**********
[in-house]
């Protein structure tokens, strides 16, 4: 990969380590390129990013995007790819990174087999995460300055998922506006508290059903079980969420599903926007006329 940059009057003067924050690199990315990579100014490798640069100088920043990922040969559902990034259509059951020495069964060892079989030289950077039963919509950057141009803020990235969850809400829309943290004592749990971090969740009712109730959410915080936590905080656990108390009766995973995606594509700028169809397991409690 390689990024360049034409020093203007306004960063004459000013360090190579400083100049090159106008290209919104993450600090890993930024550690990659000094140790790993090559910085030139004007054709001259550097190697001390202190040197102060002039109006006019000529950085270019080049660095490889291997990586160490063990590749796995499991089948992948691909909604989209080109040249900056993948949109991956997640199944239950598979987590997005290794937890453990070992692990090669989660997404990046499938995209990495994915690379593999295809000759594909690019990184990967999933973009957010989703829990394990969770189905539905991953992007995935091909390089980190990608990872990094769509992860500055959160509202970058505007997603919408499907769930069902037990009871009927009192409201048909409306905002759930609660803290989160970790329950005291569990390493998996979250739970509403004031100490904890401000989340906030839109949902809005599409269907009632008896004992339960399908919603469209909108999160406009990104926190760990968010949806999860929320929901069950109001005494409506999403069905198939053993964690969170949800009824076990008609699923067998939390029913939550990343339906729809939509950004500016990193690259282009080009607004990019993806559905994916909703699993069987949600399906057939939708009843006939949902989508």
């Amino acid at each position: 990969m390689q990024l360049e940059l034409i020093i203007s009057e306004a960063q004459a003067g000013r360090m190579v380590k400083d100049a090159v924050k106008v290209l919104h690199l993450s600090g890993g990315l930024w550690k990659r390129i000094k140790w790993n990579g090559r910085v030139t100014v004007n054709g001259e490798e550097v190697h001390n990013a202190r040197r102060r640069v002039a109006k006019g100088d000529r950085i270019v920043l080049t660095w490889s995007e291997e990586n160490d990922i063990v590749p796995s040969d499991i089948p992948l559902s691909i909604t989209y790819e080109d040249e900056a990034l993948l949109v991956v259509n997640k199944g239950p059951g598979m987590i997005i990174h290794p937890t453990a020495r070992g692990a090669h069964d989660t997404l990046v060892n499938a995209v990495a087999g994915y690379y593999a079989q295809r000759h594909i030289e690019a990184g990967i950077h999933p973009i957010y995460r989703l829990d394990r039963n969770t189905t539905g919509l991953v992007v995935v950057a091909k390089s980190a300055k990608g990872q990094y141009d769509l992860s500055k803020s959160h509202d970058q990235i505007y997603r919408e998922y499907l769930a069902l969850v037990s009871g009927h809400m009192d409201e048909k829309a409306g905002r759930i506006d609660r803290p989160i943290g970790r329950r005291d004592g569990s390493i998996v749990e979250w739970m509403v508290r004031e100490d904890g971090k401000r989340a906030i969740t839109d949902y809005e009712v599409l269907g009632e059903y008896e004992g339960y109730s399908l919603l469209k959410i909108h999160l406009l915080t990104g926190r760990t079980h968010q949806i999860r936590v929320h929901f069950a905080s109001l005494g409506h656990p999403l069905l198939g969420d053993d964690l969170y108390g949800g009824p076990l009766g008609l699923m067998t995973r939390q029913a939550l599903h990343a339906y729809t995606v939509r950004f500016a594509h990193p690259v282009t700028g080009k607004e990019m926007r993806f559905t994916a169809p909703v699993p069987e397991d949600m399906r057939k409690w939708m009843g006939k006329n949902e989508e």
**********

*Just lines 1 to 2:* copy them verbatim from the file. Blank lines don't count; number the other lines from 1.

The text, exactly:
[in-house]
């Protein structure tokens, strides 16, 4: 990969380590390129990013995007790819990174087999995460300055998922506006508290059903079980969420599903926007006329 940059009057003067924050690199990315990579100014490798640069100088920043990922040969559902990034259509059951020495069964060892079989030289950077039963919509950057141009803020990235969850809400829309943290004592749990971090969740009712109730959410915080936590905080656990108390009766995973995606594509700028169809397991409690 390689990024360049034409020093203007306004960063004459000013360090190579400083100049090159106008290209919104993450600090890993930024550690990659000094140790790993090559910085030139004007054709001259550097190697001390202190040197102060002039109006006019000529950085270019080049660095490889291997990586160490063990590749796995499991089948992948691909909604989209080109040249900056993948949109991956997640199944239950598979987590997005290794937890453990070992692990090669989660997404990046499938995209990495994915690379593999295809000759594909690019990184990967999933973009957010989703829990394990969770189905539905991953992007995935091909390089980190990608990872990094769509992860500055959160509202970058505007997603919408499907769930069902037990009871009927009192409201048909409306905002759930609660803290989160970790329950005291569990390493998996979250739970509403004031100490904890401000989340906030839109949902809005599409269907009632008896004992339960399908919603469209909108999160406009990104926190760990968010949806999860929320929901069950109001005494409506999403069905198939053993964690969170949800009824076990008609699923067998939390029913939550990343339906729809939509950004500016990193690259282009080009607004990019993806559905994916909703699993069987949600399906057939939708009843006939949902989508």